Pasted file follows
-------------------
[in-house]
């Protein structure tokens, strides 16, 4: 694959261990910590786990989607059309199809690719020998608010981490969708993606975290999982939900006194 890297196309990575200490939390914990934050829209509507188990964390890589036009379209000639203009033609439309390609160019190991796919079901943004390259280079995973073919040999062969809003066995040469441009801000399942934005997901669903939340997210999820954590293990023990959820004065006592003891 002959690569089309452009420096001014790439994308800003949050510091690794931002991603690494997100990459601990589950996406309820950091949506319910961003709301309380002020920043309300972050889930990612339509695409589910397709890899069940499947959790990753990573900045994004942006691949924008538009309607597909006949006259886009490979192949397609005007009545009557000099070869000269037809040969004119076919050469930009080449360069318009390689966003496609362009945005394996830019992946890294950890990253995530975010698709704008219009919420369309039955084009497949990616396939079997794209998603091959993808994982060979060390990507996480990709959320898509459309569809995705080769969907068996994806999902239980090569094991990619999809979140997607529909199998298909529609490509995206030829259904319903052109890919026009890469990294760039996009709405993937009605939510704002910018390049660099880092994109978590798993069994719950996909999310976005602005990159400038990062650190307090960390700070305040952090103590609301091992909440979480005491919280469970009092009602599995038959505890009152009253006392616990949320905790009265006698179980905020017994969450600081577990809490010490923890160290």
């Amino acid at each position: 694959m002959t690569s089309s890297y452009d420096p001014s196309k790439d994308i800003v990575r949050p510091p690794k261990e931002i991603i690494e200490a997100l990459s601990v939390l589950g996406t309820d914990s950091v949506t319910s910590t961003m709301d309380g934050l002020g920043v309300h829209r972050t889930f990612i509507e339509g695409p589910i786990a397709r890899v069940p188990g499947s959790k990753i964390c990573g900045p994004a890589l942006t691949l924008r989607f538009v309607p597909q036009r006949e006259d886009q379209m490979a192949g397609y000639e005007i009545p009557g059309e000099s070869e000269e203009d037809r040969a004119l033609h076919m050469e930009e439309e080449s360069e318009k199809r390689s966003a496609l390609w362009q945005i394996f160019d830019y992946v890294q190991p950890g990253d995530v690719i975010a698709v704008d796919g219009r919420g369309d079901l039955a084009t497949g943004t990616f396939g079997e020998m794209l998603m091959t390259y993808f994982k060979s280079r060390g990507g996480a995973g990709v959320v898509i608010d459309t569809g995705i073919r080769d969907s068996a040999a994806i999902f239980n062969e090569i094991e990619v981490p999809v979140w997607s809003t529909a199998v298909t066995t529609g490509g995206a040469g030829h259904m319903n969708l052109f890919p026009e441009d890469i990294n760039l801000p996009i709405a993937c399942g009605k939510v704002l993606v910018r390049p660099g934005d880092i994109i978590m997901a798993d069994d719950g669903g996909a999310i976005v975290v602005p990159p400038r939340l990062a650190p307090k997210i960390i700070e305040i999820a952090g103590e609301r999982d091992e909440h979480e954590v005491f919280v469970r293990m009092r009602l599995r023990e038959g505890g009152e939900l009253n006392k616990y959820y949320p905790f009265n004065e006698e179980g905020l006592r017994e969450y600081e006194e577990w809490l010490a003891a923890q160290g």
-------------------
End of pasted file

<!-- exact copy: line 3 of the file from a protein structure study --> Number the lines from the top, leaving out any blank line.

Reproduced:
């Amino acid at each position: 694959m002959t690569s089309s890297y452009d420096p001014s196309k790439d994308i800003v990575r949050p510091p690794k261990e931002i991603i690494e200490a997100l990459s601990v939390l589950g996406t309820d914990s950091v949506t319910s910590t961003m709301d309380g934050l002020g920043v309300h829209r972050t889930f990612i509507e339509g695409p589910i786990a397709r890899v069940p188990g499947s959790k990753i964390c990573g900045p994004a890589l942006t691949l924008r989607f538009v309607p597909q036009r006949e006259d886009q379209m490979a192949g397609y000639e005007i009545p009557g059309e000099s070869e000269e203009d037809r040969a004119l033609h076919m050469e930009e439309e080449s360069e318009k199809r390689s966003a496609l390609w362009q945005i394996f160019d830019y992946v890294q190991p950890g990253d995530v690719i975010a698709v704008d796919g219009r919420g369309d079901l039955a084009t497949g943004t990616f396939g079997e020998m794209l998603m091959t390259y993808f994982k060979s280079r060390g990507g996480a995973g990709v959320v898509i608010d459309t569809g995705i073919r080769d969907s068996a040999a994806i999902f239980n062969e090569i094991e990619v981490p999809v979140w997607s809003t529909a199998v298909t066995t529609g490509g995206a040469g030829h259904m319903n969708l052109f890919p026009e441009d890469i990294n760039l801000p996009i709405a993937c399942g009605k939510v704002l993606v910018r390049p660099g934005d880092i994109i978590m997901a798993d069994d719950g669903g996909a999310i976005v975290v602005p990159p400038r939340l990062a650190p307090k997210i960390i700070e305040i999820a952090g103590e609301r999982d091992e909440h979480e954590v005491f919280v469970r293990m009092r009602l599995r023990e038959g505890g009152e939900l009253n006392k616990y959820y949320p905790f009265n004065e006698e179980g905020l006592r017994e969450y600081e006194e577990w809490l010490a003891a923890q160290g």